Southwest Airlines operations melt down, Delta in recovery mode

Winter storm fallout drives flight cancellations, and water pressure issues remain at Atlanta airport
 Early morning travelers make their way through the security line at Hartsfield-Jackson Atlanta International Airport Saturday, Dec. 24, 2022.   (Steve Schaefer/

Credit: Steve Schaefer

Credit: Steve Schaefer

Early morning travelers make their way through the security line at Hartsfield-Jackson Atlanta International Airport Saturday, Dec. 24, 2022. (Steve Schaefer/

The severe winter storm that hit Atlanta and much of the rest of the country has disrupted plans for travelers across the U.S. and wreaked havoc on some operations at Hartsfield-Jackson International Airport.

What started as frigid weather and blizzards in other regions snowballed into massive flight cancellations, frustrations trying to reach airline customer service, long lines, mishandled baggage and malfunctioning restrooms at the world’s busiest airport due to low water pressure.

Southwest Airlines, the second-largest carrier in Atlanta, had a meltdown of its flight operations that has left hundreds of thousands of people stranded during the busy Christmas travel period. Southwest canceled more than 2,500 flights across the country Tuesday, including nearly 100 in Atlanta, according to

Dallas-based Southwest has had the most severe operational problems this holiday season, canceling more than 71% of its flights Monday and more than 60% of its flights scheduled for Tuesday and Wednesday, according to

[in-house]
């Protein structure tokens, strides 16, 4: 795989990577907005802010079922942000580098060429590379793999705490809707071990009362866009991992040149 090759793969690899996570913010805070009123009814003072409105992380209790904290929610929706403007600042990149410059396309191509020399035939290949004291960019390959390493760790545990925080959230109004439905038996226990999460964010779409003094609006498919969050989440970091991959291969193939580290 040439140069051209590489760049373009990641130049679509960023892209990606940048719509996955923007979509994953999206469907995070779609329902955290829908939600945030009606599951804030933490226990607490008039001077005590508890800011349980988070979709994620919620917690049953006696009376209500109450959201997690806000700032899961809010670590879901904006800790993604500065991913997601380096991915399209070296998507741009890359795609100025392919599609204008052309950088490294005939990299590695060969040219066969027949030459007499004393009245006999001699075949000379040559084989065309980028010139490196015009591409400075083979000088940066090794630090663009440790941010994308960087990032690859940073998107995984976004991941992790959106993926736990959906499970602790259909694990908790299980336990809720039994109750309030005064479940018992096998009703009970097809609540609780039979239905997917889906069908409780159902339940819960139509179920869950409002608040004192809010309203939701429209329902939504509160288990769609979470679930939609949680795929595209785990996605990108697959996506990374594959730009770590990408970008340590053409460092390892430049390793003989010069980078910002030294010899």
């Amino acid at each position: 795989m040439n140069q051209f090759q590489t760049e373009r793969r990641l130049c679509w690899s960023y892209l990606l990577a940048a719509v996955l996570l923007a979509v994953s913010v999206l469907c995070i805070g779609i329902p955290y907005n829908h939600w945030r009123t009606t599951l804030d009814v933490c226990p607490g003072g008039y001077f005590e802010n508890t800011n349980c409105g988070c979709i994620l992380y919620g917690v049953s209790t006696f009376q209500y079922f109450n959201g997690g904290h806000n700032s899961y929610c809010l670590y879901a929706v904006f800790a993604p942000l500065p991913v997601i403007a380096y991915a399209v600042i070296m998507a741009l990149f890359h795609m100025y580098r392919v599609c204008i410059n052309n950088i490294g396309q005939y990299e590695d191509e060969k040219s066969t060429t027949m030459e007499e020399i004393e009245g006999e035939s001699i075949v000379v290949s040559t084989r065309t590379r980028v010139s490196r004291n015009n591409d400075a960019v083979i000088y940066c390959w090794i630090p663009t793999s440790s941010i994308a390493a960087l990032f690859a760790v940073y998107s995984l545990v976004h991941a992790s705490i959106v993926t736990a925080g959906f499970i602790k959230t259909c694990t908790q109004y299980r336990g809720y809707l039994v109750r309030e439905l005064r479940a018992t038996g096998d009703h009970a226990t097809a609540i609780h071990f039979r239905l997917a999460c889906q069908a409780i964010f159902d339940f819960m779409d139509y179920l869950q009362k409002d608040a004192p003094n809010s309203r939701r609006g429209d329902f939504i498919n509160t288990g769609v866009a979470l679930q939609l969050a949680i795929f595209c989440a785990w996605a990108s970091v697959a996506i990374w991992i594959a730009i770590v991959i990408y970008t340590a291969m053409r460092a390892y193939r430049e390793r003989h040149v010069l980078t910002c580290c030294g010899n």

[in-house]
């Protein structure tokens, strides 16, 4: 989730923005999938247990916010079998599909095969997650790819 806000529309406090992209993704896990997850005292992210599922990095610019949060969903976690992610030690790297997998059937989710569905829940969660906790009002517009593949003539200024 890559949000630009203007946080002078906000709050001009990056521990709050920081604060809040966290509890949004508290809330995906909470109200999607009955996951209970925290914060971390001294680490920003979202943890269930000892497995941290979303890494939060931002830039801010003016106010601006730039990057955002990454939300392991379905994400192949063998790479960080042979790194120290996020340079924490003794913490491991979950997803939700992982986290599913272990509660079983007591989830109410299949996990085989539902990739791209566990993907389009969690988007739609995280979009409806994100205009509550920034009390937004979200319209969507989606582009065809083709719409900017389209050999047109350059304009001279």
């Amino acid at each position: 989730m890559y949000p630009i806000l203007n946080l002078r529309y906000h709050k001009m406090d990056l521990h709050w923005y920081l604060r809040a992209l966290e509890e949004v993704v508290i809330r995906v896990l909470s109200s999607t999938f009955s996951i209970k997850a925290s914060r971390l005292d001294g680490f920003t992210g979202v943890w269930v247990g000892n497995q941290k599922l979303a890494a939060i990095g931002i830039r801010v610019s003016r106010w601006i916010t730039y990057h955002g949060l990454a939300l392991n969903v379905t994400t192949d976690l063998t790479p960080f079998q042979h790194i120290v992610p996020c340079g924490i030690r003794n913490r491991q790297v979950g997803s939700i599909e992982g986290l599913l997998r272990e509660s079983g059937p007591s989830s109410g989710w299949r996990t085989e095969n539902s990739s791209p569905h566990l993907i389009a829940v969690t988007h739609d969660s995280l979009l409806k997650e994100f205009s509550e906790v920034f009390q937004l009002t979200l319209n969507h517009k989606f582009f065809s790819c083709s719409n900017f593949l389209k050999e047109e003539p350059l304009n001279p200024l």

Joe Brancatelli, editor of a website for business travelers called, is advising people to defer all travel on Southwest in coming days until the airline resolves its issues.

“Southwest Airlines has all but collapsed,” according to Brancatelli. “Southwest terminals around the country are a sea of aimless, flightless humanity.”

The problems have been so severe that the U.S. Department of Transportation said on Twitter it “is concerned by Southwest’s unacceptable rate of cancellations and delays & reports of lack of prompt customer service.” The DOT said it would look into whether the cancellations were “controllable” and if Southwest is complying with its customer service plan.

Thawing from deep freeze

Atlanta-based Delta Air Lines, the largest carrier at Hartsfield-Jackson, struggled through hundreds of flight cancellations a day over the holiday weekend. Some Delta cancellations continued into Monday.

On Tuesday, thousands of travelers filled the airport trying to get back home after holiday trips.

Inside the terminal at Hartsfield-Jackson, freezing weather caused water pipes to burst and resulted in low water pressure — with some restrooms not working properly in parts of the airport.

Delta is advising passengers traveling to and from Atlanta that a water main break is affecting concessions, restaurants and facilities in the terminal.

The airport warned late Monday that the low water pressure would trip emergency alarms in the airport over the next 24 hours.

Extremely low temperatures also freeze up airport gates, fueling equipment and catering equipment, which disrupted flight operations in recent days.